------------------------------------------------------------------------------------

Epilogue:

The next morning, after servicing the engines for the 7 hr run back to my home marina in Vallejo, CA, I decided to connect the one-wire alternator and leave off all external regulator harness connections. It works like a champ putting out ~40A but without the alternator wire so I have no stbd tach for the time being. No biggie...

When I get home, I'll have the alternator shop look at the seized Balmar to see if it can be repaired. I'll also have this new alternator modified with the alternator wire so it'll become my onboard spare for the next time I need one.
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Old 07-08-2019, 11:14 AM   #3
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Glad to hear it wasn't something worse, and that you found a fix quickly!
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Old 07-08-2019, 11:19 AM   #4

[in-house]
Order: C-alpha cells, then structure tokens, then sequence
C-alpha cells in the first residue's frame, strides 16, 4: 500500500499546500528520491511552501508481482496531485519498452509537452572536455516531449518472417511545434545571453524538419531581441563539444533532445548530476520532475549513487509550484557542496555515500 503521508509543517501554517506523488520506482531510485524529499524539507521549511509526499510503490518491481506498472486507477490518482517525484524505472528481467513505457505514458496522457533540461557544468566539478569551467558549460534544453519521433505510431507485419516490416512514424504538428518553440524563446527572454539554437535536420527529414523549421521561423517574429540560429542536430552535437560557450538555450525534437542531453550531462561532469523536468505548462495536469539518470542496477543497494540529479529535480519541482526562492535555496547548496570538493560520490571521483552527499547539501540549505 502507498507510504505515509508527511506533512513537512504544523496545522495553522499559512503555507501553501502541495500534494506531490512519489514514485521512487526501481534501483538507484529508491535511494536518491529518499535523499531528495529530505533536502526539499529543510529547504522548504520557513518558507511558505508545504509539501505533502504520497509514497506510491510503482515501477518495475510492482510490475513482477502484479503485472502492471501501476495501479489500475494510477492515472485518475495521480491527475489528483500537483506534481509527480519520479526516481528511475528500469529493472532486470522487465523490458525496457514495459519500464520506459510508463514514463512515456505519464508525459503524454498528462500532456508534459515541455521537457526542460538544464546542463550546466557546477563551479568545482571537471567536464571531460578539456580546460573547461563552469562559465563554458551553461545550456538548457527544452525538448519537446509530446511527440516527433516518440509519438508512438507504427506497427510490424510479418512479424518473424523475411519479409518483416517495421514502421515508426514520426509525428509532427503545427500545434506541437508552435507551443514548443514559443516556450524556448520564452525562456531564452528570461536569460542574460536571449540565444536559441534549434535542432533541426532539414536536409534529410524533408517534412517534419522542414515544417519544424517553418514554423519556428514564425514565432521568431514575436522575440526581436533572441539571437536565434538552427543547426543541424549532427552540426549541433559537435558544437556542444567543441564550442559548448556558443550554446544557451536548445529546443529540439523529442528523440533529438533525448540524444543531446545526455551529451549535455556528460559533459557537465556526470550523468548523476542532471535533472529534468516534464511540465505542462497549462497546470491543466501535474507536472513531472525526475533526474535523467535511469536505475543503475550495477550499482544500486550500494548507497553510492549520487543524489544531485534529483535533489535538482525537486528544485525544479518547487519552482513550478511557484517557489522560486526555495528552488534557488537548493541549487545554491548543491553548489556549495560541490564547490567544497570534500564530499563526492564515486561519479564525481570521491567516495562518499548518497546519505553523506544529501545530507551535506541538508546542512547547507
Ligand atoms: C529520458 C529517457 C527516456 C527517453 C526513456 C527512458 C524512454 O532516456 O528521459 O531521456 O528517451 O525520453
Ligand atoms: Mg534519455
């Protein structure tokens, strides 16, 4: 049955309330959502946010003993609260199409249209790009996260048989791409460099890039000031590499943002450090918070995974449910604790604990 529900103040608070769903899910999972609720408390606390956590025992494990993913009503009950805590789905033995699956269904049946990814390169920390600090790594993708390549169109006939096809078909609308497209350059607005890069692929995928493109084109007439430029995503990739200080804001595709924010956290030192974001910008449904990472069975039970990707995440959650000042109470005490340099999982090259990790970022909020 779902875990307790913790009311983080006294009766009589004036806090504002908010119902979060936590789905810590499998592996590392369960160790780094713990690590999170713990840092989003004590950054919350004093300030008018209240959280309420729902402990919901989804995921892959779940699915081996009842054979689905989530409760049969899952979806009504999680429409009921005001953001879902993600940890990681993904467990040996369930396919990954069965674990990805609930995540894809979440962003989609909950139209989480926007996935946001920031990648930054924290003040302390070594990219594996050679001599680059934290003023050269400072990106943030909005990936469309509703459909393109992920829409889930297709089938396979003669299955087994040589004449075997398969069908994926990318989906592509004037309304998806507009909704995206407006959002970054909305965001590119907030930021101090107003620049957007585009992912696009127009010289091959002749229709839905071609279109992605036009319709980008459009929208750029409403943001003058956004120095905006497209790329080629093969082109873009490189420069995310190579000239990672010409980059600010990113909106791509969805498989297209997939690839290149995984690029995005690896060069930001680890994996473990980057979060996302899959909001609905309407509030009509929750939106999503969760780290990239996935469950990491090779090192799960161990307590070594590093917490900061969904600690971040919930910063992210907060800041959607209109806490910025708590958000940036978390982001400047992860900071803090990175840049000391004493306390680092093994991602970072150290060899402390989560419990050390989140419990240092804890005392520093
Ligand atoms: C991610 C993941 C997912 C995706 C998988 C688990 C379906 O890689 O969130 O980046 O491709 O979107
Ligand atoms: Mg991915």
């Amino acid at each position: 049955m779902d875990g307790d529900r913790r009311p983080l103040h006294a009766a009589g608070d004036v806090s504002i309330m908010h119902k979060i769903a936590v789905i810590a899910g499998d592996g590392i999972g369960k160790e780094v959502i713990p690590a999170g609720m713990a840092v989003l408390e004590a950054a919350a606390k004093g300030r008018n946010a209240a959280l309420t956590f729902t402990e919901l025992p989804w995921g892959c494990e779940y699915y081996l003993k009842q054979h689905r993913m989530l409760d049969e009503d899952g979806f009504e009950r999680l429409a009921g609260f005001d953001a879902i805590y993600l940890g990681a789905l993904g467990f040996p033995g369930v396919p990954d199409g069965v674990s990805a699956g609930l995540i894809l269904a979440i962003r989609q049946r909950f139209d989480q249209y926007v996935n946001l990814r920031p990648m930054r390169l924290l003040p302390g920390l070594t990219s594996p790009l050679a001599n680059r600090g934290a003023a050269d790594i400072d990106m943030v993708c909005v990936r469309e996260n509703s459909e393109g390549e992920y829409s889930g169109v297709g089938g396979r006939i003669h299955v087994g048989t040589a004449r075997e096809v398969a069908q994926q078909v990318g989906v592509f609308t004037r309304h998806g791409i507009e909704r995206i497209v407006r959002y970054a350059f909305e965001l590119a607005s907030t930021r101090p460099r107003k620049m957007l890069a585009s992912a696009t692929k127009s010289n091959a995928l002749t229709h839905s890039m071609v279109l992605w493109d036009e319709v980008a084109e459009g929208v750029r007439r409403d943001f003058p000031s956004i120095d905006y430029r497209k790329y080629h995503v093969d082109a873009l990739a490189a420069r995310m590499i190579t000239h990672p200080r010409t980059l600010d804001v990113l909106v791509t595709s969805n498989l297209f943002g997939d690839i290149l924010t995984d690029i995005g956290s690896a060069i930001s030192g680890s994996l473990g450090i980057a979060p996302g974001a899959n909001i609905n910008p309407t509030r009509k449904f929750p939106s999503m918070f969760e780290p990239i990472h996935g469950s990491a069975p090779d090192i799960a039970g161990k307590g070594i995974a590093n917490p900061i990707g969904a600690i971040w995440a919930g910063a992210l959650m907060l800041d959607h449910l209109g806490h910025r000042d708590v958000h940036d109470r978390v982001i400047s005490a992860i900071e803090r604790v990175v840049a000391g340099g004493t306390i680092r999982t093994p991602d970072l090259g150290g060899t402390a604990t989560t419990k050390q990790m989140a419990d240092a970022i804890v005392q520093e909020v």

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Nice comeback!
And you didnít even have to hit a runway on a windy day with one engine down.....
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Old 07-08-2019, 11:19 AM   #5
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That was a good adventure Al. Thanks for the story.
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Old 07-08-2019, 11:22 AM   #6
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Nice catch, nice fix, nice people. Isn't the cruising community awesome!
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Old 07-08-2019, 11:33 AM   #7
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Yet another save, and maybe a lesson learned! Thanks for the post Al.
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Old 07-08-2019, 11:59 AM   #8
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How many engine hours do you have on the Balmar?

Ted
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Old 07-08-2019, 12:25 PM   #9